I’m fascinated by what you said about how so much of the process is intuitive at this point. How much of the ultimate design comes from that first impulse versus what you figure out along the way?

I’m not always sure, because, as you say, it is intuitive. I’ve worked with directors who talk about the script entirely and have dissected it in every way, and I’ve worked with directors who literally never mention the script in our meeting — who talk about their love life or what they had for dinner or politics or something. Yet, a design comes out of both methods. A few words can conjure up something for me, and I’m off to the races. I do research, of course — in this case I did look at fishing resorts in Florida — but a little bit of research goes a long way. I’d rather have one wonderful picture that inspired me than a hundred.

Was there one image that you saw that inspired your set for Key Largo?

Actually, it went in reverse. I drew an octagon fishing resort in Key Largo, and then I started looking at pictures of resorts in Florida built in the teens and 20s. I found one, and I thought, “Oh, that’s funny — they have a central sort of octagonal tower with wings coming off of it.”

What is it that you are drawn to in a project these days?

It’s always fun to do something you haven’t done, so that’s why I’m attracted to new plays and new musicals. Key Largo is a new play — it isn’t just the old play or the old movie, it is a new creation with a different sensibility. As much as we know it as a film, what we’re doing is very theatrical.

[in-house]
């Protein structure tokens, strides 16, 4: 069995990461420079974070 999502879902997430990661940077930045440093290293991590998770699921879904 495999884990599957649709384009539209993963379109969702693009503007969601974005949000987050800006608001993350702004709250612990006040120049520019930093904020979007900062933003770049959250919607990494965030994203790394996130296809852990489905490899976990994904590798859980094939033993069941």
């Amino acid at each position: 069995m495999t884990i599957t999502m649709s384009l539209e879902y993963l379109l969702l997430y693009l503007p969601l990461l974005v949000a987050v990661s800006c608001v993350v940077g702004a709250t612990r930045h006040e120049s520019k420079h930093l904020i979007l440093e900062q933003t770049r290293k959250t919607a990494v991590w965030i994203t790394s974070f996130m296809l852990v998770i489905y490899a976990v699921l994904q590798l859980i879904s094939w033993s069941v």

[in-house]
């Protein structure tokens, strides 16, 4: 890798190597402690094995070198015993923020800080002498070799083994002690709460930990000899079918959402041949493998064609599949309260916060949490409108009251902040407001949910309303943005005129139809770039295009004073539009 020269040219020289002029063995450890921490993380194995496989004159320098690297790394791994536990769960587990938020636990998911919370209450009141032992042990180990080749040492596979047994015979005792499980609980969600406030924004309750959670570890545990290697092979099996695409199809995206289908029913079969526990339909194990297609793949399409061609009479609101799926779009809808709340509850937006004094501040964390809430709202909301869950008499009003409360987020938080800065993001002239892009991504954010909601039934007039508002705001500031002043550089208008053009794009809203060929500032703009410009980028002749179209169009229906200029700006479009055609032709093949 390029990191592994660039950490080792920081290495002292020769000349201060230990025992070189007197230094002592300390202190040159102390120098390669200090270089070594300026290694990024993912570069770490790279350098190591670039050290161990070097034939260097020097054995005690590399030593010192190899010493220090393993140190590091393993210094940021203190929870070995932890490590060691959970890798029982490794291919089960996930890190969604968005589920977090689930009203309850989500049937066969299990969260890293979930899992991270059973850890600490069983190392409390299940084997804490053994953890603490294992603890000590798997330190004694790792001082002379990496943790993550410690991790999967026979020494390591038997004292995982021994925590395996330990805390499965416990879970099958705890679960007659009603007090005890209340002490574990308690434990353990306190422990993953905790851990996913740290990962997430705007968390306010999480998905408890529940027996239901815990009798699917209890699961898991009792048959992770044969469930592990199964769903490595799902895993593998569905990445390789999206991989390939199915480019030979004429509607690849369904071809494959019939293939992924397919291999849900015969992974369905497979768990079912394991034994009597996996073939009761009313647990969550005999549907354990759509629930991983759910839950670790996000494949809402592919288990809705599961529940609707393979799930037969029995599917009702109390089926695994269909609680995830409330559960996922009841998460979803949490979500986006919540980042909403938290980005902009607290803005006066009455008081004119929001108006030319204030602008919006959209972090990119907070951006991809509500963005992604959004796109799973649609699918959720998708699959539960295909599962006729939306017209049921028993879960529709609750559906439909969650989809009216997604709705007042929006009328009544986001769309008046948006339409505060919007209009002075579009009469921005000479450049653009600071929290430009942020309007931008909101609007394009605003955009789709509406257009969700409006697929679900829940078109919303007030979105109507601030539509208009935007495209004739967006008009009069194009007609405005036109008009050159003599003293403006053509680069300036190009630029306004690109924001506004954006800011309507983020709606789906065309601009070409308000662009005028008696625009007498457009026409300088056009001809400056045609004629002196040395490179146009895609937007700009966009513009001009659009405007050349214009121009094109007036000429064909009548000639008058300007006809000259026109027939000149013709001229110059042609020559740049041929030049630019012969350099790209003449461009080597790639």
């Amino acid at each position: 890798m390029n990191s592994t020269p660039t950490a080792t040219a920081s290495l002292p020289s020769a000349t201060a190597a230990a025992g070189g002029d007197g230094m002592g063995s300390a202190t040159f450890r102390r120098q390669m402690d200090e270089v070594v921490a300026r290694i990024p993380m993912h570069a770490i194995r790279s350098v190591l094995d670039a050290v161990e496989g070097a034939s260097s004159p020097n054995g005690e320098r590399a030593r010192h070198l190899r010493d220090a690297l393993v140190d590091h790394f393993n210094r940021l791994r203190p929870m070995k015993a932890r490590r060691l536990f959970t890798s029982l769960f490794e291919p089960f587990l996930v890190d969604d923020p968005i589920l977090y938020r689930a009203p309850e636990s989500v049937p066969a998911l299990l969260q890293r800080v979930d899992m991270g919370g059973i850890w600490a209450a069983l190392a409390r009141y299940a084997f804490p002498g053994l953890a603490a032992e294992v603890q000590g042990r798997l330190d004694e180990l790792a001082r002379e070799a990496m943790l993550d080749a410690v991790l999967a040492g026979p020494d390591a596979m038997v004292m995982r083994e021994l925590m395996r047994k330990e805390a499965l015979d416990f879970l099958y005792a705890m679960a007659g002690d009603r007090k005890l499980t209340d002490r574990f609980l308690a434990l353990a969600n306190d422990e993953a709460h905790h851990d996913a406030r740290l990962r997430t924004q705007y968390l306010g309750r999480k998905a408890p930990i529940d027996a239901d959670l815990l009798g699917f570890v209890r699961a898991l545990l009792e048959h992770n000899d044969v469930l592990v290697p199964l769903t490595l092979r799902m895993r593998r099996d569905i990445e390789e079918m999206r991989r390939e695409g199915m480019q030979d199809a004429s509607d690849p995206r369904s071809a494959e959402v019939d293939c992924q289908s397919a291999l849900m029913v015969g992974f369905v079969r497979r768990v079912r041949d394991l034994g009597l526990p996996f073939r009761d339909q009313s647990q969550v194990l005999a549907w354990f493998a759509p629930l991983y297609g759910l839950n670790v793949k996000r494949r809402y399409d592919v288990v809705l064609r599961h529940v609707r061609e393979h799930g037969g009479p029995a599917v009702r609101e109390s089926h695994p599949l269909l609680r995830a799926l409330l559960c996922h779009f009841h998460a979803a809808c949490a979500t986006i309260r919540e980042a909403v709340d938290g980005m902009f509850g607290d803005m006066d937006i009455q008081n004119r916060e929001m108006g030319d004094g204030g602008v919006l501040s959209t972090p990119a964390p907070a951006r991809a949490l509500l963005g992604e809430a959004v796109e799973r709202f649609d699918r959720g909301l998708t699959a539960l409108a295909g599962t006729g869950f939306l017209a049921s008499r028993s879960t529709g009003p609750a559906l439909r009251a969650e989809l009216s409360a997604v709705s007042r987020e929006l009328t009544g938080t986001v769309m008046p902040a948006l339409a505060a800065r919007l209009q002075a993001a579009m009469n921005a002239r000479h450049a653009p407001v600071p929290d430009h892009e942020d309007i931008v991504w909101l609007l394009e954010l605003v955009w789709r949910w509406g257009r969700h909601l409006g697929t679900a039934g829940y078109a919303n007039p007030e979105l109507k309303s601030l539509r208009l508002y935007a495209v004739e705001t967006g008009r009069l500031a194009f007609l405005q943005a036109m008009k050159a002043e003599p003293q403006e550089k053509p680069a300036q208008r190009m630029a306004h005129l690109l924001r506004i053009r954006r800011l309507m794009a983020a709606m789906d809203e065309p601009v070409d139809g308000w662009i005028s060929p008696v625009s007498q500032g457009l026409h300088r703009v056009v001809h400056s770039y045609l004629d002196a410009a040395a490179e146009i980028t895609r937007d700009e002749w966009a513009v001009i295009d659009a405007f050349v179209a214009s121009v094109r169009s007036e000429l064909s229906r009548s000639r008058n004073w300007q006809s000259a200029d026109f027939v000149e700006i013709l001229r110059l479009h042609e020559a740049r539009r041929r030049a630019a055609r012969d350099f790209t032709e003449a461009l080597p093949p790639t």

Returning to the idea of the hurricane — director Doug Hughes, in his first rehearsal remarks, called it a character in the play.

It is!

What can you share about the process of creating a hurricane on stage?

We are trying to make scenery that’s hurricane-friendly. I’ve done a lot of rain on stage before. In fact, the last two Geffen plays I did, The Country House and Time Stands Still, both had rain. But this is “mega-rain.” Obviously, waterproofing was where we began technically. We’re not in a movie — we’re in the theater — so we’re setting up something that has to be repeated every night and can be cleaned up at intermission. And we’re dealing not only with a hurricane — we’re dealing with blood, and a lot of this scenery is starting to be fairly animated. Things are spinning, things are falling over, windows are broken and wind and rain and palm fronds swaying in the breeze — there’s a lot of scenic activity that we’re dealing with. The playwrights have laid out a sequence of storms that all of our meetings have always acknowledged. So, it’s not been just free-form — we’re following the script even when we’re hurricane-ing ourselves.


By Rachel Wiegardt-Egel, Geffen Playhouse Manager of New Play Development

For tickets and showtimes, please visit geffenplayhouse.org/shows/key-largo or call our Box Office at 310.208.5454 (open daily, 7:00 a.m. — 6:00 p.m.).